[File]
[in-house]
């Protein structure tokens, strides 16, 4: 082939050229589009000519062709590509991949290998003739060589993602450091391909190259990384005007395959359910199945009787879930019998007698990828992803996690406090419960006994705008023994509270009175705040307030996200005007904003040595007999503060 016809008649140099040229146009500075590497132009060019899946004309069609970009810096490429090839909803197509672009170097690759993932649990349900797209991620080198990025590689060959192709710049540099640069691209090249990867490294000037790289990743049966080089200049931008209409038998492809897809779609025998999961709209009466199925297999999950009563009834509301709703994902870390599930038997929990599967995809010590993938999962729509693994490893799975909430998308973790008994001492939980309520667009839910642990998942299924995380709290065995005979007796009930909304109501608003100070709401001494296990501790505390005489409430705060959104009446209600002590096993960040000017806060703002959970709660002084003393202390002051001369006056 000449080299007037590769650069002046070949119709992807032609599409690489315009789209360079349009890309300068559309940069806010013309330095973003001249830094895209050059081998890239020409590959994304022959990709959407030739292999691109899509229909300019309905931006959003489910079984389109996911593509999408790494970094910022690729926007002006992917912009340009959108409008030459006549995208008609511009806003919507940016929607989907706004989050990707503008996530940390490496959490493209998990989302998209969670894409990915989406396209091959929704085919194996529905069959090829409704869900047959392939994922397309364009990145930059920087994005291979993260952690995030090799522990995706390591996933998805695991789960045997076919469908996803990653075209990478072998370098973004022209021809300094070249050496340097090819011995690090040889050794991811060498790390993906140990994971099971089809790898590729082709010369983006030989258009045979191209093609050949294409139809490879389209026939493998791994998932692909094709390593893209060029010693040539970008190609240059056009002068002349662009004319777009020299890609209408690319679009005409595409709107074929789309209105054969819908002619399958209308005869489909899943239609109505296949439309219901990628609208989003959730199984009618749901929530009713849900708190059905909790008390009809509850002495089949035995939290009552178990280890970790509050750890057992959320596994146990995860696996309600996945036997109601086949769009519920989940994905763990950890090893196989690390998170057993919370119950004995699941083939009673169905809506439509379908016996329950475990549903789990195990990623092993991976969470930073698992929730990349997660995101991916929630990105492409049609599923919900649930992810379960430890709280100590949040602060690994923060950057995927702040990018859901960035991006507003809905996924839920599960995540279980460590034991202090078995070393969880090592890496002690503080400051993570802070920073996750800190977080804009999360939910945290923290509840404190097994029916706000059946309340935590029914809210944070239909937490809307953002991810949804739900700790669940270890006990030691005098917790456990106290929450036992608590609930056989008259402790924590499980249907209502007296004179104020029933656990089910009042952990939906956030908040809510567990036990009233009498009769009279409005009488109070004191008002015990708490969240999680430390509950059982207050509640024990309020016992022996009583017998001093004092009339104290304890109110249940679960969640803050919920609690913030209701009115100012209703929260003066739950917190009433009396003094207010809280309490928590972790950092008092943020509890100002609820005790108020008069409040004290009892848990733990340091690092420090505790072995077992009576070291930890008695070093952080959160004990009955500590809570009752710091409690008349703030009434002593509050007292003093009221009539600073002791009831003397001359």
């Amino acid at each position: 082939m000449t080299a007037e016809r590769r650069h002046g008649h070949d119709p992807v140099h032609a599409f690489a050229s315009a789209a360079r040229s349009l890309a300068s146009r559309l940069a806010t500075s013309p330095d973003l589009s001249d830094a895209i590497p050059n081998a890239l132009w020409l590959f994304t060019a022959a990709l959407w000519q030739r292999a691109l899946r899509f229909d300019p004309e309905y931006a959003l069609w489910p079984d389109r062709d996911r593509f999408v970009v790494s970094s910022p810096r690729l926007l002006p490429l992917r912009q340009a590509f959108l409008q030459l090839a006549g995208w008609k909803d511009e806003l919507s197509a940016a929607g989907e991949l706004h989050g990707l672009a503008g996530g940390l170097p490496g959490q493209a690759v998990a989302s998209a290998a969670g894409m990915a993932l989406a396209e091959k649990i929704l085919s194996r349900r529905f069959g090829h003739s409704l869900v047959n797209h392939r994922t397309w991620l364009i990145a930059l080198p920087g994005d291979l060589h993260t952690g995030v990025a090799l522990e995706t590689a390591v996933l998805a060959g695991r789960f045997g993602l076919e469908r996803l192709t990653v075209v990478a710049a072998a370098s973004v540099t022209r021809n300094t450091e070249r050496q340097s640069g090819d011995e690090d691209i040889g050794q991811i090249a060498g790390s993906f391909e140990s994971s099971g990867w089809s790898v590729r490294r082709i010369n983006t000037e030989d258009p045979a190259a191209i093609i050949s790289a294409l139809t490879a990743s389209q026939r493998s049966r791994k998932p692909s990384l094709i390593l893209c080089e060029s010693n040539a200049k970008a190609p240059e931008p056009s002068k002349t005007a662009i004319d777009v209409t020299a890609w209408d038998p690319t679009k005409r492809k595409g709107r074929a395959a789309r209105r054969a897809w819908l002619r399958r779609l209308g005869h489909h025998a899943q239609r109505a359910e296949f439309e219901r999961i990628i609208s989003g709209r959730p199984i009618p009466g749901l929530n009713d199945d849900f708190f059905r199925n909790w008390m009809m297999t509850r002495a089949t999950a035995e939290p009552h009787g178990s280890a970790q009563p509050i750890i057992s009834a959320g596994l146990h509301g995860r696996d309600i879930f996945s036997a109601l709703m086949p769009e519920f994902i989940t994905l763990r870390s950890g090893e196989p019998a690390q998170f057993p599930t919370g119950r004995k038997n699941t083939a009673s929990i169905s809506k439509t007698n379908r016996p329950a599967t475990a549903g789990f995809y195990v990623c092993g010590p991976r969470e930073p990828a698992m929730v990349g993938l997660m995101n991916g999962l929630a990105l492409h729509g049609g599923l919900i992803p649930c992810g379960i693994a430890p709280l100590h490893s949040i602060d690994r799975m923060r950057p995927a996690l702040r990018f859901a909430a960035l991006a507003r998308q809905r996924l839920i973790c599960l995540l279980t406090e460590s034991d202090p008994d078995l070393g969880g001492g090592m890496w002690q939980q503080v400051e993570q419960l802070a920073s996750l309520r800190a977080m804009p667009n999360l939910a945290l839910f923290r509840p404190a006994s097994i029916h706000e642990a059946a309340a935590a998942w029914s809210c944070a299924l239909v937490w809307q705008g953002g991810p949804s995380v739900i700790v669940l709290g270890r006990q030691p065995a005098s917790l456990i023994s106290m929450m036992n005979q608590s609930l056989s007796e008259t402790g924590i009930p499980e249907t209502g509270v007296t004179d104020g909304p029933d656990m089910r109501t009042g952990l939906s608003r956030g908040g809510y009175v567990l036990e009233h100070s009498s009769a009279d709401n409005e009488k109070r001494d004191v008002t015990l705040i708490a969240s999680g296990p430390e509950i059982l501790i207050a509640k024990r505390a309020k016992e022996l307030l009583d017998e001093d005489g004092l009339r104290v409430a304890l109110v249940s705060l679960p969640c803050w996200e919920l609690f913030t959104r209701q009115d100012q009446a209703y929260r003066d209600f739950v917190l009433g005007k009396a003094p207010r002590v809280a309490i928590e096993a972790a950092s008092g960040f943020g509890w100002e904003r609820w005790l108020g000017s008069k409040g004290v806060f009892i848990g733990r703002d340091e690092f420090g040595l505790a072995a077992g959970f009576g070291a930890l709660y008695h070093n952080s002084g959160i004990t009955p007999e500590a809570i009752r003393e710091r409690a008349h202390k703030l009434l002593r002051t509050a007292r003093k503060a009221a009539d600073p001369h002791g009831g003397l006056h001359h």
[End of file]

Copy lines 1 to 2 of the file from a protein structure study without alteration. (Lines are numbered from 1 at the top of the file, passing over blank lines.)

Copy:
[in-house]
């Protein structure tokens, strides 16, 4: 082939050229589009000519062709590509991949290998003739060589993602450091391909190259990384005007395959359910199945009787879930019998007698990828992803996690406090419960006994705008023994509270009175705040307030996200005007904003040595007999503060 016809008649140099040229146009500075590497132009060019899946004309069609970009810096490429090839909803197509672009170097690759993932649990349900797209991620080198990025590689060959192709710049540099640069691209090249990867490294000037790289990743049966080089200049931008209409038998492809897809779609025998999961709209009466199925297999999950009563009834509301709703994902870390599930038997929990599967995809010590993938999962729509693994490893799975909430998308973790008994001492939980309520667009839910642990998942299924995380709290065995005979007796009930909304109501608003100070709401001494296990501790505390005489409430705060959104009446209600002590096993960040000017806060703002959970709660002084003393202390002051001369006056 000449080299007037590769650069002046070949119709992807032609599409690489315009789209360079349009890309300068559309940069806010013309330095973003001249830094895209050059081998890239020409590959994304022959990709959407030739292999691109899509229909300019309905931006959003489910079984389109996911593509999408790494970094910022690729926007002006992917912009340009959108409008030459006549995208008609511009806003919507940016929607989907706004989050990707503008996530940390490496959490493209998990989302998209969670894409990915989406396209091959929704085919194996529905069959090829409704869900047959392939994922397309364009990145930059920087994005291979993260952690995030090799522990995706390591996933998805695991789960045997076919469908996803990653075209990478072998370098973004022209021809300094070249050496340097090819011995690090040889050794991811060498790390993906140990994971099971089809790898590729082709010369983006030989258009045979191209093609050949294409139809490879389209026939493998791994998932692909094709390593893209060029010693040539970008190609240059056009002068002349662009004319777009020299890609209408690319679009005409595409709107074929789309209105054969819908002619399958209308005869489909899943239609109505296949439309219901990628609208989003959730199984009618749901929530009713849900708190059905909790008390009809509850002495089949035995939290009552178990280890970790509050750890057992959320596994146990995860696996309600996945036997109601086949769009519920989940994905763990950890090893196989690390998170057993919370119950004995699941083939009673169905809506439509379908016996329950475990549903789990195990990623092993991976969470930073698992929730990349997660995101991916929630990105492409049609599923919900649930992810379960430890709280100590949040602060690994923060950057995927702040990018859901960035991006507003809905996924839920599960995540279980460590034991202090078995070393969880090592890496002690503080400051993570802070920073996750800190977080804009999360939910945290923290509840404190097994029916706000059946309340935590029914809210944070239909937490809307953002991810949804739900700790669940270890006990030691005098917790456990106290929450036992608590609930056989008259402790924590499980249907209502007296004179104020029933656990089910009042952990939906956030908040809510567990036990009233009498009769009279409005009488109070004191008002015990708490969240999680430390509950059982207050509640024990309020016992022996009583017998001093004092009339104290304890109110249940679960969640803050919920609690913030209701009115100012209703929260003066739950917190009433009396003094207010809280309490928590972790950092008092943020509890100002609820005790108020008069409040004290009892848990733990340091690092420090505790072995077992009576070291930890008695070093952080959160004990009955500590809570009752710091409690008349703030009434002593509050007292003093009221009539600073002791009831003397001359």